Municipal Governments

This mini-course on Municipal Governments is meant as a complement to NAWL's core modules on Feminist Law Reform. NAWL is grateful to Amanda Therrien for her invaluable work as the primary author of this mini-course.

This mini-course on Municipal Governments is meant as a complement to NAWL’s core modules on Feminist Law Reform. NAWL is grateful to Amanda Therrien for her invaluable work as the primary author of this mini-course.

Part 1: Introduction to Municipal Governents

Municipal governments have a significant impact on the lives of most Canadians and represent an important area toward which feminist advocacy efforts can be directed. This Part provides an overview of the structure and powers of municipal governments.   

How are Municipal Governments Structured?

The structure of municipal government may vary slightly across Canada. For example, British Columbia has a unique system of local governance that is divided into municipalities and regional districts. Although regional districts may provide services to the municipalities they cover, what makes this form of governance unique is that the member municipalities lend authority to the regional districts rather than being under their authority. A list of powers and services provided by regional districts in British Columbia can be found here.

The names and contact information of city councillors can usually be found on the municipality’s website.   


Engage & Discuss

Do some research on the municipality that you are currently located in. 

  • What kind of municipality is it? 
  • Who is responsible for providing services to its inhabitants? 
  • How many city counselors are there? 
  • Who is the mayor or reeve? 
  • What is their contact information? 

Part 2: Benefits of Feminist Advocacy at the Municipal Level

Although municipalities receive their powers from the provinces, they can be particularly effective sites of feminist advocacy. This Part explores some of the ways in which local governments have enacted widespread change as well as some of the limitations of local law reform efforts.  


The Role of Municipalities in Advancing Women’s Equity in Canada

Meghan Brooks

2018 Reflection paper prepared for the Canadian Commission for UNESCO 

Advancing Equity and inclusion: A Guide for Municipalities

City for All Women Initiative (CAWI)

CAWI has worked with partners—municipalities, women’s organizations, academics, local and national organizations—from across the country to advance gender equality, equity, and inclusion in the creation of this guide.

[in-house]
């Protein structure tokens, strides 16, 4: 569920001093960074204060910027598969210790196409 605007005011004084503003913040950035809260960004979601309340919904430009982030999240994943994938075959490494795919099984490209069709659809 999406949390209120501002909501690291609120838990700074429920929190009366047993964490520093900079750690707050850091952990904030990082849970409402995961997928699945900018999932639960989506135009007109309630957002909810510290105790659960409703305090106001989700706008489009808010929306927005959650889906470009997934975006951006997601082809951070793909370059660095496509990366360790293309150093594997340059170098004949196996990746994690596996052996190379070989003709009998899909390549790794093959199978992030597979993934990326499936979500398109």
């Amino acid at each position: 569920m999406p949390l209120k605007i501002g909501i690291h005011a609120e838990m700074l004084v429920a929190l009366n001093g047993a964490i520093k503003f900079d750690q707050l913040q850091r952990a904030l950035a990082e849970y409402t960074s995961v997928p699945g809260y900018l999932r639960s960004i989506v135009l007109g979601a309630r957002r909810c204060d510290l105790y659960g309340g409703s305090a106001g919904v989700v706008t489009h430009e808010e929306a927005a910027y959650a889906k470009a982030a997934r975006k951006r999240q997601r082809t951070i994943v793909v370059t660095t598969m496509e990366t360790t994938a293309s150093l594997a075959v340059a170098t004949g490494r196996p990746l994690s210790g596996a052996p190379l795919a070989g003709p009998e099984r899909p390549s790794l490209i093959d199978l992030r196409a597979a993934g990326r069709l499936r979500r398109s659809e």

Vancouver’s Women Equity Strategy

The City of Vancouver

Halton Region and Local Municipalities Support Proposals to Improve Rural Broadband Internet Access

Town of Milton

Engage & Discuss

Examine the sample municipal motion found in the HIV Legal Network’s primer for municipal and provincial governments on decriminalizing people who use drugs. Consider which city councillors and public health organizations in your community you could contact to get such a motion passed. 

Does your municipality have an equity and inclusion strategy? If so, what steps has your municipality taken to meet its objectives? If not, what steps can you take to get such a motion adopted?

Does your municipality have reliable and affordable internet access? The government of Ontario has launched the Improving Connectivity for Ontario (ICON) program. Take a look at the website to see what sort of information is required to receive funding for broadband. What steps could your municipality take to access this funding or similar funding programs in your province?

Does your municipality have a climate change action plan? Examine the Federation of Canadian Municipality’s compendium of success stories  for the Green Municipal Fund. What strategies could your own municipality adopt to address climate change?

Part 3: Lawmaking at the Municipal Level

Municipalities are empowered by their governing statutes to pass and enforce by-laws as a means of exercising their power. By-laws are community-specific and operate in addition to federal and provincial laws and regulations. By-laws can usually be found listed on the municipality’s homepage and can address such topics as noise, pet licences, zoning, and parking enforcement. Follow this link to see examples of some of the by-laws that have been passed in Ottawa. The procedure for passing a by-law will vary depending on the subject matter under discussion and on the governing provincial statute, but by-laws must generally be passed in open council sessions and usually require a quorum of members in attendance.